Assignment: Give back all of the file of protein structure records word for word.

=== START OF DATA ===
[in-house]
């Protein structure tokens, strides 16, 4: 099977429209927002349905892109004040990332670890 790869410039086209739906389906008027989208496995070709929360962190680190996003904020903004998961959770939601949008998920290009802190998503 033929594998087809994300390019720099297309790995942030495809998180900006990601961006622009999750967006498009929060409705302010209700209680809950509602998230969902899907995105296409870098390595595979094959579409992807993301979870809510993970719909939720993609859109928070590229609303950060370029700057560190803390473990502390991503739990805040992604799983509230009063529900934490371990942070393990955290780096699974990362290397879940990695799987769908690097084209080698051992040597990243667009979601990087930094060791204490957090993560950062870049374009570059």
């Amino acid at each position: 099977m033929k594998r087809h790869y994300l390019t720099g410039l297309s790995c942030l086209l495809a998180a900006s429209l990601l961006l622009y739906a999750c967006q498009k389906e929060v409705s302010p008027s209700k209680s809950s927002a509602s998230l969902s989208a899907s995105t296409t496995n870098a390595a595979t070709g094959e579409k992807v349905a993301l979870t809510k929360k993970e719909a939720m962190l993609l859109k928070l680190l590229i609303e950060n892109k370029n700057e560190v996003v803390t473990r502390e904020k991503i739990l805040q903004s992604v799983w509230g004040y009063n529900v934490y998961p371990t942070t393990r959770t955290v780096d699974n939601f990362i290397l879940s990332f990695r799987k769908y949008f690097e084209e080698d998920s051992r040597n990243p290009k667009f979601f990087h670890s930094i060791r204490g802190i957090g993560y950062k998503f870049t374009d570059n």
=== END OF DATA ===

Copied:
[in-house]
């Protein structure tokens, strides 16, 4: 099977429209927002349905892109004040990332670890 790869410039086209739906389906008027989208496995070709929360962190680190996003904020903004998961959770939601949008998920290009802190998503 033929594998087809994300390019720099297309790995942030495809998180900006990601961006622009999750967006498009929060409705302010209700209680809950509602998230969902899907995105296409870098390595595979094959579409992807993301979870809510993970719909939720993609859109928070590229609303950060370029700057560190803390473990502390991503739990805040992604799983509230009063529900934490371990942070393990955290780096699974990362290397879940990695799987769908690097084209080698051992040597990243667009979601990087930094060791204490957090993560950062870049374009570059």
């Amino acid at each position: 099977m033929k594998r087809h790869y994300l390019t720099g410039l297309s790995c942030l086209l495809a998180a900006s429209l990601l961006l622009y739906a999750c967006q498009k389906e929060v409705s302010p008027s209700k209680s809950s927002a509602s998230l969902s989208a899907s995105t296409t496995n870098a390595a595979t070709g094959e579409k992807v349905a993301l979870t809510k929360k993970e719909a939720m962190l993609l859109k928070l680190l590229i609303e950060n892109k370029n700057e560190v996003v803390t473990r502390e904020k991503i739990l805040q903004s992604v799983w509230g004040y009063n529900v934490y998961p371990t942070t393990r959770t955290v780096d699974n939601f990362i290397l879940s990332f990695r799987k769908y949008f690097e084209e080698d998920s051992r040597n990243p290009k667009f979601f990087h670890s930094i060791r204490g802190i957090g993560y950062k998503f870049t374009d570059n």